Welcome to the News section of the iNSiGHT Ornithology website (
www.simoncherriman.com). This blog contains updates about various things I've been up to, interesting environmental issues and observations I make regularly while going about my day. It is designed to be fun AND educational, and inspire you about our wonderful natural world. Happy reading!

Tuesday, 20 February 2018

U3A Armadale


Today I volunteered some time to give one of my 'standard' Wedge-tailed Eagle talks at the meeting of University of the Third Age (U3A) group in Armadale. While talking at the Armadale Library last August, I was pleased to receive a letter from one of the group's members, Keith, kindly inviting me to present at a U3A meeting in 2018. The time went quickly and suddenly today had arrived!

With lots of fieldwork under my belt from the 2018 season there were many updates to share, especially from our recently satellite-tagged eagle Kwidi and her family, and I thoroughly enjoyed meeting some new people and answering their questions. I also really enjoyed the cake and fruit offered for morning tea, and the nice bottle of wine I received as a thank-you for presenting! If you are interested in keeping your mind active, please visit the group's website for more information. Thanks to Keith for setting this occasion up, to all who attended for showing such interest in my research, and especially to Annie taking photos and for her very kind words about my work!

Sunday, 14 January 2018

New Year Nestboxing


I've just returned from a beautiful piece of bushland not far from Margaret River in WA's south-west, where I spent a couple of days with my partner Dani installing nest-boxes designed for a variety of wildlife. Putting a new pulley and new hand ascender (Christmas presents!) straight into action for the first tree-climbing job of the new year helped us install the thirteen boxes more efficiently, with the pulley being a welcome addition to the normal hauling rig used to hoist my large vertical Black Cockatoo boxes (of which there were five) into place.


The picture at the top of this post shows how the 3-1 pulley system is set up on one of the cockatoo boxes, which was positioned in a very tall, old, but hollow-lacking Marri tree. And above is a slightly wider shot of the same box (and the two tiny ants installing it!), taken by the property owners Karen and Rob, whose wonderful enthusiasm to help her local fauna I had to thank for being here in the first place. One of the most rewarding things about my job is getting to meet the growing number of people going out of their way to engage with and provide support to native wildlife, a truly positive edge to our currently testing environmental times. As with all my nest-boxes, these hollow-homes will be closely monitored to help gather information about how effective they are, particularly in helping threatened species like Black Cockatoos, which have been very successful in my large vertical boxes. I can't wait to hear about the first occupants in this latest batch of boxes!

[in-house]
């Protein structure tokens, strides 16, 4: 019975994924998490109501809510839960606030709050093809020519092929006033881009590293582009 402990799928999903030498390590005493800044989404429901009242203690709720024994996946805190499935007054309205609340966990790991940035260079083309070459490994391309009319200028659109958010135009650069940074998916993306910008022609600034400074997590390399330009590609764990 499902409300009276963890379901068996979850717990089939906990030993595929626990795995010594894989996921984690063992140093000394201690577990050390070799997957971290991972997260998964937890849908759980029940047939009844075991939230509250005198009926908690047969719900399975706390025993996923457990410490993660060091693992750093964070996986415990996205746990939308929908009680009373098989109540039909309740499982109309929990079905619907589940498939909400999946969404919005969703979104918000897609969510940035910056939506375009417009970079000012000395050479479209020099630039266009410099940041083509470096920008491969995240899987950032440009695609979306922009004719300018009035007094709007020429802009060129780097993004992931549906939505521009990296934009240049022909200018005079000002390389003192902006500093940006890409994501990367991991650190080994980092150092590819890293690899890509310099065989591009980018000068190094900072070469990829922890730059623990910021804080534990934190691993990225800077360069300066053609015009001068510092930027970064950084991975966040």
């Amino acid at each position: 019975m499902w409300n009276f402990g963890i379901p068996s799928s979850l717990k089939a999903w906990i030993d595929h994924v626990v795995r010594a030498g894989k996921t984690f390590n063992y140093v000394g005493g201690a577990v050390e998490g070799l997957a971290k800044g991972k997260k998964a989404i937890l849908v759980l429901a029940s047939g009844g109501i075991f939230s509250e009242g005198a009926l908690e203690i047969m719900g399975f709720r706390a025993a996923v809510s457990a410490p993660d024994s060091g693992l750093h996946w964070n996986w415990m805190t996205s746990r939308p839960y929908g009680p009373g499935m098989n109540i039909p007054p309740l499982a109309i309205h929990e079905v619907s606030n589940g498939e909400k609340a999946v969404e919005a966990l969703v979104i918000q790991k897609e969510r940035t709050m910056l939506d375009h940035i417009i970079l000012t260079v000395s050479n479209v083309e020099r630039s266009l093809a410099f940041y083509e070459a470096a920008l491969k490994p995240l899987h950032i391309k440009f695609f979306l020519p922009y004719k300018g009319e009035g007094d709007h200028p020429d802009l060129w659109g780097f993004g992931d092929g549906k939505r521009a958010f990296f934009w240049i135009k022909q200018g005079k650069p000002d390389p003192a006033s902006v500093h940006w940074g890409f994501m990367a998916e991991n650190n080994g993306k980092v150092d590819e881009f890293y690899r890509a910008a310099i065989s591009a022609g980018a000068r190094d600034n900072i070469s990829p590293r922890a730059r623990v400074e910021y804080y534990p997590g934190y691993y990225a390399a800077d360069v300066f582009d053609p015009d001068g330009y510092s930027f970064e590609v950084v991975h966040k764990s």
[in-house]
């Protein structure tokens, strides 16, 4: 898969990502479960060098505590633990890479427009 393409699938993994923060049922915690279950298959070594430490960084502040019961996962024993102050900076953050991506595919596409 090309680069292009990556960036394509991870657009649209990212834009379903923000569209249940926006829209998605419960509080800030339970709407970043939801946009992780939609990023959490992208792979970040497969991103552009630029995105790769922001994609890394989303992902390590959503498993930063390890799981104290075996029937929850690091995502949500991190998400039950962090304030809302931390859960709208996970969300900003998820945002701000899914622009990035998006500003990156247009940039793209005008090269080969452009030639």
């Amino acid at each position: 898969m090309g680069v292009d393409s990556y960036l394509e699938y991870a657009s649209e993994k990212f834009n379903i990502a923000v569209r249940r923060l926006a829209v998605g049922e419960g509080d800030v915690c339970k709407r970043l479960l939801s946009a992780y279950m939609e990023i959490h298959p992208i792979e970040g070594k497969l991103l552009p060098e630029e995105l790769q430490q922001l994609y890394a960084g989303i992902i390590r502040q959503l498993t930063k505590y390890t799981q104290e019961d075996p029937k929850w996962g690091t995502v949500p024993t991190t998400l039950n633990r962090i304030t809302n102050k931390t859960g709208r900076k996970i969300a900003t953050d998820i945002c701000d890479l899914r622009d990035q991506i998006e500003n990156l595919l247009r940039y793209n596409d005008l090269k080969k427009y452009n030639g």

Room with a view: one of the cockatoo boxes overlooking a scenic lake near Margaret River.

Friday, 22 December 2017

Kwidi


If you've been following my Instagram feed, you've probably seen the range of photos captured from the tree hide I constructed last month to observe a late-hatching Wailitj / Wedge-tailed Eagle chick in the Perth Hills, whose nest is pictured above. My first glimpse of this eaglet, which I would later find out was a female, was in November when she was a month old and her flight feathers had only just emerged.


When I did my first hide stint a few weeks later, the eaglet had made a rapid transformation from almost entirely white to about half chocolate-brown. Eaglets are normally very vocal at the sight of their parents, and virtually mute at other times, but even when her parents were absent (which, at the age of six weeks, was often), this girl called almost incessantly, her loud, two-noted yelps filling my eardrums. It was wonderful to observe her mother feeding her small pieces of Yoorn / Bobtail Skink (Tiliqua rugosa) that the male delivered early one morning, and I was very happy to obtain some video footage that will be useful for my next documentary.



Today's mission, however, was to ascend to this nest, remove the eaglet (who was now 10 weeks old) for a brief period to weigh, measure, colour-ring and satellite-tag her, then place her back as she was found. I was slightly nervous as I scaled a climbing rope high into the canopy to reach the eyrie, which was about 25 m above the forest floor. The juvenile eagle greeted me in the way that most do: with a 'threat display' that includes spread out wings and a gaping, sometimes drooling mouth, an expression that says: "I'm going to kill you, so stay back!"

"Welcome to my eyrie... now I keeeeel you!"

I was lucky to be joined on this 'eagle day' by a variety of helpers and onlookers, one of whom was my old friend and expert photographer Judy Dunlop, who managed to captured some great memories of how the afternoon unfolded, including this eye-level canopy shot of the 'capture moment'...